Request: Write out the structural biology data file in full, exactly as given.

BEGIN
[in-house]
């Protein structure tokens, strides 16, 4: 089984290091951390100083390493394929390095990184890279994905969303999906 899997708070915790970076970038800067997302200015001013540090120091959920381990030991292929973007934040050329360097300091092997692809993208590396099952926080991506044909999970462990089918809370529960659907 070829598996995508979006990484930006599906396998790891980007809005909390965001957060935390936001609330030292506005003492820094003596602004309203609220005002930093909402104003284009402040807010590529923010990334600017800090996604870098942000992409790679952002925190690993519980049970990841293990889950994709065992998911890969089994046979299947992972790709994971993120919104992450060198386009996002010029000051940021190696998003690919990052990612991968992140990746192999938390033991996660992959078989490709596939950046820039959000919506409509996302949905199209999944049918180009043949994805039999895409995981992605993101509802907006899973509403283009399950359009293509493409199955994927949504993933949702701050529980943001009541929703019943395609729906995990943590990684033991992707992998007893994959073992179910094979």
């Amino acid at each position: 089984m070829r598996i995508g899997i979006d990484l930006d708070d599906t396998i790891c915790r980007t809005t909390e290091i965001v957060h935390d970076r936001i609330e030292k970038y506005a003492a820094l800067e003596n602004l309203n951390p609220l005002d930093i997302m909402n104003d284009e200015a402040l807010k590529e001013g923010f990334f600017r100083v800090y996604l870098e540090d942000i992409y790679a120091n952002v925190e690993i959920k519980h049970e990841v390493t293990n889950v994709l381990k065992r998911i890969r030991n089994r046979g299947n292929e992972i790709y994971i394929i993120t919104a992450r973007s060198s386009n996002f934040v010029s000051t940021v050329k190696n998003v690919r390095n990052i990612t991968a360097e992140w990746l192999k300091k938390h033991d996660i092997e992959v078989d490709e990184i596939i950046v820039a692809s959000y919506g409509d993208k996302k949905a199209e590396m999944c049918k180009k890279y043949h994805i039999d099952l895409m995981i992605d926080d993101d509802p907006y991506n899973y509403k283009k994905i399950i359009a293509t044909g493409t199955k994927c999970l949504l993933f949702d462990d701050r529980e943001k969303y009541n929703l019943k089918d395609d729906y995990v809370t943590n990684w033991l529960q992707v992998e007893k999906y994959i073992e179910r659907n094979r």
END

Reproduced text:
[in-house]
């Protein structure tokens, strides 16, 4: 089984290091951390100083390493394929390095990184890279994905969303999906 899997708070915790970076970038800067997302200015001013540090120091959920381990030991292929973007934040050329360097300091092997692809993208590396099952926080991506044909999970462990089918809370529960659907 070829598996995508979006990484930006599906396998790891980007809005909390965001957060935390936001609330030292506005003492820094003596602004309203609220005002930093909402104003284009402040807010590529923010990334600017800090996604870098942000992409790679952002925190690993519980049970990841293990889950994709065992998911890969089994046979299947992972790709994971993120919104992450060198386009996002010029000051940021190696998003690919990052990612991968992140990746192999938390033991996660992959078989490709596939950046820039959000919506409509996302949905199209999944049918180009043949994805039999895409995981992605993101509802907006899973509403283009399950359009293509493409199955994927949504993933949702701050529980943001009541929703019943395609729906995990943590990684033991992707992998007893994959073992179910094979």
């Amino acid at each position: 089984m070829r598996i995508g899997i979006d990484l930006d708070d599906t396998i790891c915790r980007t809005t909390e290091i965001v957060h935390d970076r936001i609330e030292k970038y506005a003492a820094l800067e003596n602004l309203n951390p609220l005002d930093i997302m909402n104003d284009e200015a402040l807010k590529e001013g923010f990334f600017r100083v800090y996604l870098e540090d942000i992409y790679a120091n952002v925190e690993i959920k519980h049970e990841v390493t293990n889950v994709l381990k065992r998911i890969r030991n089994r046979g299947n292929e992972i790709y994971i394929i993120t919104a992450r973007s060198s386009n996002f934040v010029s000051t940021v050329k190696n998003v690919r390095n990052i990612t991968a360097e992140w990746l192999k300091k938390h033991d996660i092997e992959v078989d490709e990184i596939i950046v820039a692809s959000y919506g409509d993208k996302k949905a199209e590396m999944c049918k180009k890279y043949h994805i039999d099952l895409m995981i992605d926080d993101d509802p907006y991506n899973y509403k283009k994905i399950i359009a293509t044909g493409t199955k994927c999970l949504l993933f949702d462990d701050r529980e943001k969303y009541n929703l019943k089918d395609d729906y995990v809370t943590n990684w033991l529960q992707v992998e007893k999906y994959i073992e179910r659907n094979r």